Praying in Desperation

Judges 20:1-48

Judges 20:18 They set out, went to Bethel, and inquired of God. The Israelites asked, “Who is to go first to fight for us against the Benjaminites?” And the LORD answered, “Judah will be first…” 23 They went up, wept before the LORD until evening, and inquired of Him: “Should we again fight against our brothers the Benjaminites?” And the LORD answered: “Fight against them…” 26-28 The whole Israelite army went to Bethel where they wept and sat before the LORD. They fasted that day until evening and offered burnt offerings and fellowship offerings to the LORD.  27 Then the Israelites inquired of the LORD. In those days, the ark of the covenant of God was there,  28 and Phinehas son of Eleazar, son of Aaron, was serving before it. The Israelites asked: “Should we again fight against our brothers the Benjaminites or should we stop?” The LORD answered: “Fight, because I will hand them over to you tomorrow.”

 

God desires you to become desperate in your search for Him. He wants you to long for Him as you long for a drink of water on a hot summer day or shelter during a severe storm. Our problem is that we are not naturally desperate for God. Most of us like a nice sprinkling of God and spirituality in our lives. We want just enough of the Creator to be confident in Him but not enough to alter our lives.

In Judges 20, the LORD draws His people to a place of desperation. They come to Him secure in their own strength and ability, and the LORD is forced to humble and shake them so they can call on Him as a child longing for a parent’s comfort when the lightning flashes without warning and the thunder shakes the walls. This story arrives on the scene early in the time period of the Judges before the births of Gideon or Samson. The people of Israel had just settled in the Promised Land as a conquering army. They subdued their adversaries and eliminated king after king. If I was in that first or second generation of settlers I would have been riding high in our victories.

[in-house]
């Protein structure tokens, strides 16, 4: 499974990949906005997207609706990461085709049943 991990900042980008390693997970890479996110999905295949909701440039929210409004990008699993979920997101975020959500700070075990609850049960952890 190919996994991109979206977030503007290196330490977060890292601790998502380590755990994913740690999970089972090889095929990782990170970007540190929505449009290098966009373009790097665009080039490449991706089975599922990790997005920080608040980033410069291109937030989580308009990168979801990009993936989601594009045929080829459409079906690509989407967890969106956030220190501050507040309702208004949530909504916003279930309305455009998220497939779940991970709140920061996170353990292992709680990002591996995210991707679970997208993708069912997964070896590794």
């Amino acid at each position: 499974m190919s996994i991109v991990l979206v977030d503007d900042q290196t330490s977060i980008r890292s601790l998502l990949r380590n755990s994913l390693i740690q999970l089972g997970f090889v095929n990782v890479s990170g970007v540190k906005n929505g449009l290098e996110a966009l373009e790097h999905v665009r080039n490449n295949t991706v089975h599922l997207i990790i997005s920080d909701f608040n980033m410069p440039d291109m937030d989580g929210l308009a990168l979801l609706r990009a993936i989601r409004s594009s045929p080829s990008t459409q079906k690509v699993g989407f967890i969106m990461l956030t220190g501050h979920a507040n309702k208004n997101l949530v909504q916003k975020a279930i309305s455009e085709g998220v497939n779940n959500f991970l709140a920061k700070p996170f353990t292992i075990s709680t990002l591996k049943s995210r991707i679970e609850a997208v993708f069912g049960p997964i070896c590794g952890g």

In their self-assurance, they allowed sin to creep into community. They allowed pride to spread among God’s people. A heinous sexual and violent sin occurs at the beginning of Judges 20 by the hands of the Benjaminites. The rest of Israel was so shocked that they formed a massive 400,000 man army to seek justice against the tribe of Benjamin. The Benjaminite leaders refused to submit to the judgment of the nation and responded with war.

 

Three times of prayer in verses 18-28 show the importance of seeking God with a desperate heart.

The first prayer in vs. 18 is short sweet and right to the point. They needed justice, so who should go and get it. Nothing but business from the people of Israel. No sorrow over the situation. No heart of desperate need for God.

The Second prayer in vs. 23 is longer. Well the prayer is basically the same, but before the prayer there is a time of weeping. The children of Israel weep as they had been defeated in their first battle with Benjamin. They weep but the LORD sends them out a second time for what will be a second failure.

The third prayer passage is the longest. After losing two battles to Benjamin, they now weep and fast before the Lord. Fasting along with sitting before the LORD pictures a prolonged period of prayer. They offer burnt sacrifices which according to the Law accompany repentance of sin. They offer fellowship offerings which show their longing to be at peace with God.

 

Finally, the LORD has brought them to the place they need to be. The place of desperation. The place where we do more than say, “Lord I am sorry I made a cruel comment to my spouse. Please forgive me for my gossip this past Sunday. Cleanse me from the lust in my heart.” In desperation, our confession becomes more than words that were spoken but they become a heartfelt repentance of our past with a passion to walk in godliness tomorrow.

We live in an age when our churches are for more likely to be influenced by the world as opposed to seeing our churches change the world for the glory of God. We must repent of our willingness to follow idolatrous practices and bow before the whims of the godless. People are desperate for political rights, environmental protections, and economic success. It is time for the church to get desperate for holiness. Our desperation for righteousness is seen in the content of our prayers.